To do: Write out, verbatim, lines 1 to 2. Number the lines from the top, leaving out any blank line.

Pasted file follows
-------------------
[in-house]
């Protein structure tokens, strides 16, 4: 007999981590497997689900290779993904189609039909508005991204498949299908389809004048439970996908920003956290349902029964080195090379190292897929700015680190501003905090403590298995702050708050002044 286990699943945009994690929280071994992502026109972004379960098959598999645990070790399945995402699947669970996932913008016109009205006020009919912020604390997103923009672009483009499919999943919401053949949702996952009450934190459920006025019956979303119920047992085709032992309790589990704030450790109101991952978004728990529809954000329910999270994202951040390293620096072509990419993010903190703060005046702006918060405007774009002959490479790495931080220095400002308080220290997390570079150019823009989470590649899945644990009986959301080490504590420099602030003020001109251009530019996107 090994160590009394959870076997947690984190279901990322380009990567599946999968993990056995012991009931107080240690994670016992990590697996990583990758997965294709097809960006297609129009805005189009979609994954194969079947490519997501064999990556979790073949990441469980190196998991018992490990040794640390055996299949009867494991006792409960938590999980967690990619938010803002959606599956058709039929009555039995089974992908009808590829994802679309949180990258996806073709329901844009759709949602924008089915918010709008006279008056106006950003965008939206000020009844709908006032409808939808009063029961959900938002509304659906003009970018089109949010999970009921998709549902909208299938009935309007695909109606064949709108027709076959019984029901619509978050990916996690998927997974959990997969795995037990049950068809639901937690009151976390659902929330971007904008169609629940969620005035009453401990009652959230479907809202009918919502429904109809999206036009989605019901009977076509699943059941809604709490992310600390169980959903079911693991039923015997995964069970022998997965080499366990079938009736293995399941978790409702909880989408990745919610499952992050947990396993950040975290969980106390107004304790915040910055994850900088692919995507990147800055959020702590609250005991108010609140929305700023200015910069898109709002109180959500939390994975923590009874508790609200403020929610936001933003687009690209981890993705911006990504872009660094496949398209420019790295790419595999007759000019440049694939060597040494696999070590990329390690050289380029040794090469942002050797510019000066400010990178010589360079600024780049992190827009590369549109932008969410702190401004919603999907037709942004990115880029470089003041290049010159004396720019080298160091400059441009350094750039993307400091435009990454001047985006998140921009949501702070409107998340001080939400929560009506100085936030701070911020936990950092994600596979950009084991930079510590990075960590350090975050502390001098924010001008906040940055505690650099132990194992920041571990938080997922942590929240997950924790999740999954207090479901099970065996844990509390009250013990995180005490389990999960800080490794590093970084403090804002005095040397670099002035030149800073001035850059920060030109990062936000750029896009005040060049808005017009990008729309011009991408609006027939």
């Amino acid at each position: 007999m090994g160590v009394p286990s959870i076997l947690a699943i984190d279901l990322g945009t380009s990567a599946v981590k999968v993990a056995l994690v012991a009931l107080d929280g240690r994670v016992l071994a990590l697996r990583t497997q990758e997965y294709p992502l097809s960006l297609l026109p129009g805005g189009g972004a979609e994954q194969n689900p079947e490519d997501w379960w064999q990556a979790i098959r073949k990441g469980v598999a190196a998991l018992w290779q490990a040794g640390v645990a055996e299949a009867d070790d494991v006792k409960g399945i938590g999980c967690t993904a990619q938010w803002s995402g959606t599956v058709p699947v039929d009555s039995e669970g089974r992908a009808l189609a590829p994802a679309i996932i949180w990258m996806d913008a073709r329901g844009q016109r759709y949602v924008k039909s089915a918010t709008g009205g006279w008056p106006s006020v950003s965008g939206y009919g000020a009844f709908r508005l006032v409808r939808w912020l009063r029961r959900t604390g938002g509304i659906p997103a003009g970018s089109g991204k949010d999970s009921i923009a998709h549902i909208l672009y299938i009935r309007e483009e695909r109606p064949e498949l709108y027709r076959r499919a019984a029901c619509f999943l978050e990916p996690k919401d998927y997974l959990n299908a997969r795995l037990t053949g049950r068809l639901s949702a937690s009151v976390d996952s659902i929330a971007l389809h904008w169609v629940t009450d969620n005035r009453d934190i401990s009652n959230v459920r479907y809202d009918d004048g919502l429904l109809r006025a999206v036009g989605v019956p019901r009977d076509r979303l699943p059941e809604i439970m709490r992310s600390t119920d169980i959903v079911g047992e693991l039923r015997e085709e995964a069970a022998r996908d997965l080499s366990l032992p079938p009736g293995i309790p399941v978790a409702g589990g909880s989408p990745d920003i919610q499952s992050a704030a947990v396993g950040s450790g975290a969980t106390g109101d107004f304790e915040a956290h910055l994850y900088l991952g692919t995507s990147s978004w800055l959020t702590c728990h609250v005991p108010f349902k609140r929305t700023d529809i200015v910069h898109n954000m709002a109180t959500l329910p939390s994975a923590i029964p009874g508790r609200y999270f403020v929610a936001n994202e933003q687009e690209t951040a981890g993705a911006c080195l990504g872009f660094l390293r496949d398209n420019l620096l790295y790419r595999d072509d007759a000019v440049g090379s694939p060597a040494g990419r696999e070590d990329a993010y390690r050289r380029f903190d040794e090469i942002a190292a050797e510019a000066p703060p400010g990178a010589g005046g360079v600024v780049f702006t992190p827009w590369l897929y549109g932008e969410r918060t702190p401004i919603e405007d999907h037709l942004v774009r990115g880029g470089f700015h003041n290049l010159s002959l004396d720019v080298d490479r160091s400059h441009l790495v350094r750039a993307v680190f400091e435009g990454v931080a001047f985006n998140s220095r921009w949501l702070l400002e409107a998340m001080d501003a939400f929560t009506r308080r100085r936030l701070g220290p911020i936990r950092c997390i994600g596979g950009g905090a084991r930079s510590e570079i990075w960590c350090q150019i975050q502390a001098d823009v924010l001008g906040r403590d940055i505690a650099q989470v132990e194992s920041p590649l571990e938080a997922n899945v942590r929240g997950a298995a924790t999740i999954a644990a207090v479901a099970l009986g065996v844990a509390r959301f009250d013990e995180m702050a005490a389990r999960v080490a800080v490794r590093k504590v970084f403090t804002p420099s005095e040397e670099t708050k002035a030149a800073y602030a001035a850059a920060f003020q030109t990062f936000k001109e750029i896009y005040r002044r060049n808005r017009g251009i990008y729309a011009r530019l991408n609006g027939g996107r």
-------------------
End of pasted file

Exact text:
[in-house]
């Protein structure tokens, strides 16, 4: 007999981590497997689900290779993904189609039909508005991204498949299908389809004048439970996908920003956290349902029964080195090379190292897929700015680190501003905090403590298995702050708050002044 286990699943945009994690929280071994992502026109972004379960098959598999645990070790399945995402699947669970996932913008016109009205006020009919912020604390997103923009672009483009499919999943919401053949949702996952009450934190459920006025019956979303119920047992085709032992309790589990704030450790109101991952978004728990529809954000329910999270994202951040390293620096072509990419993010903190703060005046702006918060405007774009002959490479790495931080220095400002308080220290997390570079150019823009989470590649899945644990009986959301080490504590420099602030003020001109251009530019996107 090994160590009394959870076997947690984190279901990322380009990567599946999968993990056995012991009931107080240690994670016992990590697996990583990758997965294709097809960006297609129009805005189009979609994954194969079947490519997501064999990556979790073949990441469980190196998991018992490990040794640390055996299949009867494991006792409960938590999980967690990619938010803002959606599956058709039929009555039995089974992908009808590829994802679309949180990258996806073709329901844009759709949602924008089915918010709008006279008056106006950003965008939206000020009844709908006032409808939808009063029961959900938002509304659906003009970018089109949010999970009921998709549902909208299938009935309007695909109606064949709108027709076959019984029901619509978050990916996690998927997974959990997969795995037990049950068809639901937690009151976390659902929330971007904008169609629940969620005035009453401990009652959230479907809202009918919502429904109809999206036009989605019901009977076509699943059941809604709490992310600390169980959903079911693991039923015997995964069970022998997965080499366990079938009736293995399941978790409702909880989408990745919610499952992050947990396993950040975290969980106390107004304790915040910055994850900088692919995507990147800055959020702590609250005991108010609140929305700023200015910069898109709002109180959500939390994975923590009874508790609200403020929610936001933003687009690209981890993705911006990504872009660094496949398209420019790295790419595999007759000019440049694939060597040494696999070590990329390690050289380029040794090469942002050797510019000066400010990178010589360079600024780049992190827009590369549109932008969410702190401004919603999907037709942004990115880029470089003041290049010159004396720019080298160091400059441009350094750039993307400091435009990454001047985006998140921009949501702070409107998340001080939400929560009506100085936030701070911020936990950092994600596979950009084991930079510590990075960590350090975050502390001098924010001008906040940055505690650099132990194992920041571990938080997922942590929240997950924790999740999954207090479901099970065996844990509390009250013990995180005490389990999960800080490794590093970084403090804002005095040397670099002035030149800073001035850059920060030109990062936000750029896009005040060049808005017009990008729309011009991408609006027939």